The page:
"Multaj homoj loĝas en Meksiko."

Translation:Many people live in Mexico.

3 years ago

27 Comments


https://www.duolingo.com/memyself9
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I think that meĥiko would be a better word for this country. it would folow the Spanish name for this Spanish speaking country and not the English one.

3 years ago

https://www.duolingo.com/Kiryo
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It seems they used the most international-sounding word. I think you'd agree that Sud-Koreio is far more recognisable in the world than native-derived Daehano.

3 years ago

https://www.duolingo.com/kbalara
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in that case, it would be even better "mesxiko". it is closer to the original word in nahuatl language (mexihco).

3 years ago

https://www.duolingo.com/faust.twi
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esperantists are very conservative people mostly. i suggest rolling release version of esperanto for people who wants to fix errors of esperanto

3 years ago

https://www.duolingo.com/kaybekwa

sudo pacman -S esperanto-current

3 years ago

https://www.duolingo.com/CengalLut
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Some mornings you wake up not able to speak at all, and you have to trawl through the forum to figure out what's wrong.

3 years ago

https://www.duolingo.com/faust.twi
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arch ^_^_^

3 years ago

https://www.duolingo.com/Xandaros
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A fellow arch user! Did not expect :D

3 years ago

https://www.duolingo.com/bookoverlord

arch linux user!!! yes! pacman for life! down with aptitude! rolling release FTW.

3 years ago

https://www.duolingo.com/Falsafaa
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That was exactly what I was thinking. :) Though I use Manjaro (which is Arch based).

3 years ago

https://www.duolingo.com/arthur0703
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What's the difference between homo(j) and persono(j)?

3 years ago

https://www.duolingo.com/LupoMikti
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While I'm not entirely sure, just considering how each of them seems to be used, I think it's a similar distinction to Menschen vs Leute in German; one can be used to refer to humanity as an entire species and can be translated as 'humans' as well as people, and the other more specifically maps to the word 'people'.

In other words, you may be able to use homoj in a "People (humans in general)" sense but personoj would be the equivalent of 'persons' in English, referring more to a specific grouping of humans rather than all of humanity. I'd still like someone else to either confirm or deny this though, as this is just my best guess (well, not an unfounded guess, but that's neither here nor there…)

3 years ago

https://www.duolingo.com/neeeeeeeeek
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Not sure but bumping this question because I think it is a good one and I am wondering what responses it might yield.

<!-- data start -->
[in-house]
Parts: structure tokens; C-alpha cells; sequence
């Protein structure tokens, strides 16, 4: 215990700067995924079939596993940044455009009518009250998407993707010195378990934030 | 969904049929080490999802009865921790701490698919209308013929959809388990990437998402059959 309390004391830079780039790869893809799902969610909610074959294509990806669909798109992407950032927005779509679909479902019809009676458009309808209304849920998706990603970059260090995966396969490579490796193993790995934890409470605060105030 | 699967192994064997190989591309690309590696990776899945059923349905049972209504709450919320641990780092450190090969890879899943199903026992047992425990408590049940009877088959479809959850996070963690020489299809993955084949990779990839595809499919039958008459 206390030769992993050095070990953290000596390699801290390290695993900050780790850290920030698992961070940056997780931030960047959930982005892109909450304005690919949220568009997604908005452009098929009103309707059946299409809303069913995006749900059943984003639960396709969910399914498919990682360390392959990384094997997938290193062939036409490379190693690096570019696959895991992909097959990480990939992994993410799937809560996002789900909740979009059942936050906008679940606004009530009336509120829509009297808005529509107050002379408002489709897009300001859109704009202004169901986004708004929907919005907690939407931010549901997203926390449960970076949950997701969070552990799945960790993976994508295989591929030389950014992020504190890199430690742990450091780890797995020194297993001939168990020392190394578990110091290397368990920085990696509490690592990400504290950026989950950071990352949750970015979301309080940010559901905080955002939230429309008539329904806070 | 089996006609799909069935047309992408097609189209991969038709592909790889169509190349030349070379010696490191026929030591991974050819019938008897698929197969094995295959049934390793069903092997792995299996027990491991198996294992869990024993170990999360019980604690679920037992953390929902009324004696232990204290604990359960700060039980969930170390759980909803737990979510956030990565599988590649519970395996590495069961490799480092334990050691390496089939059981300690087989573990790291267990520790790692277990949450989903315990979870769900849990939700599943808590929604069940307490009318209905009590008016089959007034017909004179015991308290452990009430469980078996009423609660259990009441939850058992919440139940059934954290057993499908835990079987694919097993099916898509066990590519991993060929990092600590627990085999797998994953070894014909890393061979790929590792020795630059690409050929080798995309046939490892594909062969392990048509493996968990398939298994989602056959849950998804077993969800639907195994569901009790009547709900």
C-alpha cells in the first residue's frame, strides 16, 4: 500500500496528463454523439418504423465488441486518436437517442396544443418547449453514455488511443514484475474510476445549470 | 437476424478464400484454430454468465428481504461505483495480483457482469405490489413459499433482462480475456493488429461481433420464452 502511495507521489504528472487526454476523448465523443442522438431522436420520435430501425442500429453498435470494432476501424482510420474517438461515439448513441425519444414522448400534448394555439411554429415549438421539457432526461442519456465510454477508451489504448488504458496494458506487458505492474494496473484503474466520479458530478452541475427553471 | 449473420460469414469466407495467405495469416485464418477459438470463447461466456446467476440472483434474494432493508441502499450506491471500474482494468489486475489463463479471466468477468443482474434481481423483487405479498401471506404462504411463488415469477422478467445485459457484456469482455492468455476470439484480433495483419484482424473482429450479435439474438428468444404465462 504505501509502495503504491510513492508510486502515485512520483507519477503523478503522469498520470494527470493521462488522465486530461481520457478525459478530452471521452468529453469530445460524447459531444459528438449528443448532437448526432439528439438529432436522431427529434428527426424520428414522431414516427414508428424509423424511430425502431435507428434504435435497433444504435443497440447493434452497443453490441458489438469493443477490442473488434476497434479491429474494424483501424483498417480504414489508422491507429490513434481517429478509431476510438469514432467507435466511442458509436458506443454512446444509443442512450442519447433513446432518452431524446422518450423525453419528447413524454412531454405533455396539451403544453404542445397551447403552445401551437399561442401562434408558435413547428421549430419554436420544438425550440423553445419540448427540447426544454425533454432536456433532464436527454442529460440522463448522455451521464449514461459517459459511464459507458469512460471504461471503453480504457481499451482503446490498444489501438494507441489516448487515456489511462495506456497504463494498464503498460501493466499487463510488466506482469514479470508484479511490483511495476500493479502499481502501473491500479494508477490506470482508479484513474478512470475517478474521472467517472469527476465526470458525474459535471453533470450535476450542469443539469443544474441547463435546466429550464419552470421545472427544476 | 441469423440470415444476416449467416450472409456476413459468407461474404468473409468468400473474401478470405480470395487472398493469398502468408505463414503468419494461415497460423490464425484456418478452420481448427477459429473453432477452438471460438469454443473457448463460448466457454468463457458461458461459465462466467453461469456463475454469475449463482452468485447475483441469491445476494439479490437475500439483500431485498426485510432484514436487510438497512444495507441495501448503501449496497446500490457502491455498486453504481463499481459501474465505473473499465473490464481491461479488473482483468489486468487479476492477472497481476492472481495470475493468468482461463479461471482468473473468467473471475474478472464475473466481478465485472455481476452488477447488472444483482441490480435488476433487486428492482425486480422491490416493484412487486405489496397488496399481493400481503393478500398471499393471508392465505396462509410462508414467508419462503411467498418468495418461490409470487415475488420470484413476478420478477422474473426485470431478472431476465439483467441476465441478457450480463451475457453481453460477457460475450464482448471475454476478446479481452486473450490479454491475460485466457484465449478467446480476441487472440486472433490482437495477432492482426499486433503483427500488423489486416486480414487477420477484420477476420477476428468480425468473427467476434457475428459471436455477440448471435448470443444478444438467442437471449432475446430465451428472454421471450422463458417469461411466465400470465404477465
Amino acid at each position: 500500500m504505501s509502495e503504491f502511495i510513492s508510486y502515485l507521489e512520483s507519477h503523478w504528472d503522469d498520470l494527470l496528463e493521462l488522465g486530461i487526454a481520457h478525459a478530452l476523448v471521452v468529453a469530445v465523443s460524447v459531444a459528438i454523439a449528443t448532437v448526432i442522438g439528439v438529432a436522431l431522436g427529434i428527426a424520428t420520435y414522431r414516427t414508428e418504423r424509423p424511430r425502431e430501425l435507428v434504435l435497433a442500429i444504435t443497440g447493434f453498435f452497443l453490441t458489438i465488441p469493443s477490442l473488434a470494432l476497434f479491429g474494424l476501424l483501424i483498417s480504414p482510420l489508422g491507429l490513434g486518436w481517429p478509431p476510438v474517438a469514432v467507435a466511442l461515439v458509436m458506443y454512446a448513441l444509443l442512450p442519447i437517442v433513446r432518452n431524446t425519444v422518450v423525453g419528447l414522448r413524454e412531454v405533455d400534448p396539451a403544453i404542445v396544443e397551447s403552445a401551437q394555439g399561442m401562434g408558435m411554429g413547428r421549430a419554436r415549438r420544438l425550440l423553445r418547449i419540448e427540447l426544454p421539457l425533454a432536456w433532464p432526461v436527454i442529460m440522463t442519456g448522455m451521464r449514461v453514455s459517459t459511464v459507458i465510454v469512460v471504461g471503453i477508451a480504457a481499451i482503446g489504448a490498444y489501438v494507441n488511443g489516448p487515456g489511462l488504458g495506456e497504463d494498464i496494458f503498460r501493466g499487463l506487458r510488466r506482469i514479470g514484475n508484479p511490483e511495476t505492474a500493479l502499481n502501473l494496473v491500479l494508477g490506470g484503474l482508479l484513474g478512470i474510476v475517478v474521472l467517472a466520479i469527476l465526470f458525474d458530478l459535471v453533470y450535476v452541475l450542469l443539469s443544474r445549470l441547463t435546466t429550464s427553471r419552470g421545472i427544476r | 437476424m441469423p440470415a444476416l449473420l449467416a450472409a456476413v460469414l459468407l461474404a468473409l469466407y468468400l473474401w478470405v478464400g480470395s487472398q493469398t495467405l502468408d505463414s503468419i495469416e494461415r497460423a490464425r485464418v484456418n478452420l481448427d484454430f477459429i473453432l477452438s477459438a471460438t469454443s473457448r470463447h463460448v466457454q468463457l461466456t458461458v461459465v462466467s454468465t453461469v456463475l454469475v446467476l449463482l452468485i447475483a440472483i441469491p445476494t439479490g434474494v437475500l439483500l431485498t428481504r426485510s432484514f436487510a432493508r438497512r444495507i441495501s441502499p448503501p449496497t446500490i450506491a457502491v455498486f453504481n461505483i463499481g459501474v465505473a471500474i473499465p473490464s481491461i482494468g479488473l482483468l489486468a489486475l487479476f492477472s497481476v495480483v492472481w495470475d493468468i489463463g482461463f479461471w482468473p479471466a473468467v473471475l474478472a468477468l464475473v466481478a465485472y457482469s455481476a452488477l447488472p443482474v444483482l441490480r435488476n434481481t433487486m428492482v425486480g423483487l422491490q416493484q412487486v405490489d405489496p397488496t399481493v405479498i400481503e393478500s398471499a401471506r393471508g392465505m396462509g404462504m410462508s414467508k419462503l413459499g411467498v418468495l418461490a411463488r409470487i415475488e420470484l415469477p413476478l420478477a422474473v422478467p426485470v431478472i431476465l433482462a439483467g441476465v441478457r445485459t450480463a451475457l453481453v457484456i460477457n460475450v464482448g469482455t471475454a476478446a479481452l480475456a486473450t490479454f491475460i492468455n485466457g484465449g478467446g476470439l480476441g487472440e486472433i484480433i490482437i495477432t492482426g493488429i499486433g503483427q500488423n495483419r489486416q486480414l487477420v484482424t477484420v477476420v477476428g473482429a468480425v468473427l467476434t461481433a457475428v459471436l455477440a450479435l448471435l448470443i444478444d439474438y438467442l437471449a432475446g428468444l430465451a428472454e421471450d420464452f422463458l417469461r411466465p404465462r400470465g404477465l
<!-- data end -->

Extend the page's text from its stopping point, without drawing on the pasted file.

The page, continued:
3 years ago

https://www.duolingo.com/trielt
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AFAIK, they're synonyms. Like "human being" and "person" in English.

3 years ago

https://www.duolingo.com/arhop2
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Why no accusative here?

1 year ago

https://www.duolingo.com/Nicomr1920

I have the same question

4 months ago

https://www.duolingo.com/Trachurus1

Because of the preposition. Mi manĝas pomon means the same as An apple is eaten by me. Mi loĝas en Meksiko can't be translated as "Meksiko is lived by me".

3 weeks ago

https://www.duolingo.com/demigod1945

"A lot of people live in Mexico" is incorrect here?

3 years ago

https://www.duolingo.com/LupoMikti
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"A lot of" is correct (because of the 'of'), so be sure to report it the next chance you get (if you didn't do so the first time this came up).

3 years ago

https://www.duolingo.com/LisBohnert

“a lot of” would be “multe da” rather than “multaj” (many) but I would report it nonetheless since that's a rather silly distinction imo

1 year ago

https://www.duolingo.com/Loxiney
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I think "a lot" is as "multe", not "multaj".

3 years ago

https://www.duolingo.com/demigod1945

The -j indicates plurality, yet both "many" and "a lot" are also plural, so I'm not sure if that is it.

3 years ago

https://www.duolingo.com/Loxiney
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As not native English speaker i must say "I don't know". Multaj is an adjective, Multe is an adverb. I don't see difference between a lot and many, but I though it's not a mistake.

3 years ago

https://www.duolingo.com/demigod1945

Hm, is your native language a Slavic language?

3 years ago

https://www.duolingo.com/Loxiney
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Yes, Polish. Maybe multaj is 'many' and multe: 'many of' And I haven't heard 'a lot ...'. Always 'a lot of'. But I really don't know is it difference or not.

3 years ago

https://www.duolingo.com/BelleHunter

And Donald the combover duck preaches: And woe to them if they come from M'urica

2 years ago

https://www.duolingo.com/madwillow
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why isn't it "multe da" instead of "multaj"?

7 months ago
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